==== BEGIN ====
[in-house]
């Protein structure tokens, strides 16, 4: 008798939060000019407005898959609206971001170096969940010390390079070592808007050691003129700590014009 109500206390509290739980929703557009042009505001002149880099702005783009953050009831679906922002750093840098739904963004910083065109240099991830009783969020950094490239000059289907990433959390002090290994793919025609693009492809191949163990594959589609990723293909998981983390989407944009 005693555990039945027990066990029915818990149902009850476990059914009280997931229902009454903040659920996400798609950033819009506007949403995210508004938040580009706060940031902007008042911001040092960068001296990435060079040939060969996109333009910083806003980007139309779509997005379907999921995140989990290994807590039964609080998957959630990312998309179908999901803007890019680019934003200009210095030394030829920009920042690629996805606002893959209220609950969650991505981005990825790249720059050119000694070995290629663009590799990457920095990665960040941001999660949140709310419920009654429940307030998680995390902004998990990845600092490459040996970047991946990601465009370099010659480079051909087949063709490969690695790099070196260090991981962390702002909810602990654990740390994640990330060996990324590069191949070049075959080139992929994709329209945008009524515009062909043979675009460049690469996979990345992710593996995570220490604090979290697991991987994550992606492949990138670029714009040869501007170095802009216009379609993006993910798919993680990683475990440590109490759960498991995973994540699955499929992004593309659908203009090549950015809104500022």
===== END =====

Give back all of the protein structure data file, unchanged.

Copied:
[in-house]
């Protein structure tokens, strides 16, 4: 008798939060000019407005898959609206971001170096969940010390390079070592808007050691003129700590014009 109500206390509290739980929703557009042009505001002149880099702005783009953050009831679906922002750093840098739904963004910083065109240099991830009783969020950094490239000059289907990433959390002090290994793919025609693009492809191949163990594959589609990723293909998981983390989407944009 005693555990039945027990066990029915818990149902009850476990059914009280997931229902009454903040659920996400798609950033819009506007949403995210508004938040580009706060940031902007008042911001040092960068001296990435060079040939060969996109333009910083806003980007139309779509997005379907999921995140989990290994807590039964609080998957959630990312998309179908999901803007890019680019934003200009210095030394030829920009920042690629996805606002893959209220609950969650991505981005990825790249720059050119000694070995290629663009590799990457920095990665960040941001999660949140709310419920009654429940307030998680995390902004998990990845600092490459040996970047991946990601465009370099010659480079051909087949063709490969690695790099070196260090991981962390702002909810602990654990740390994640990330060996990324590069191949070049075959080139992929994709329209945008009524515009062909043979675009460049690469996979990345992710593996995570220490604090979290697991991987994550992606492949990138670029714009040869501007170095802009216009379609993006993910798919993680990683475990440590109490759960498991995973994540699955499929992004593309659908203009090549950015809104500022």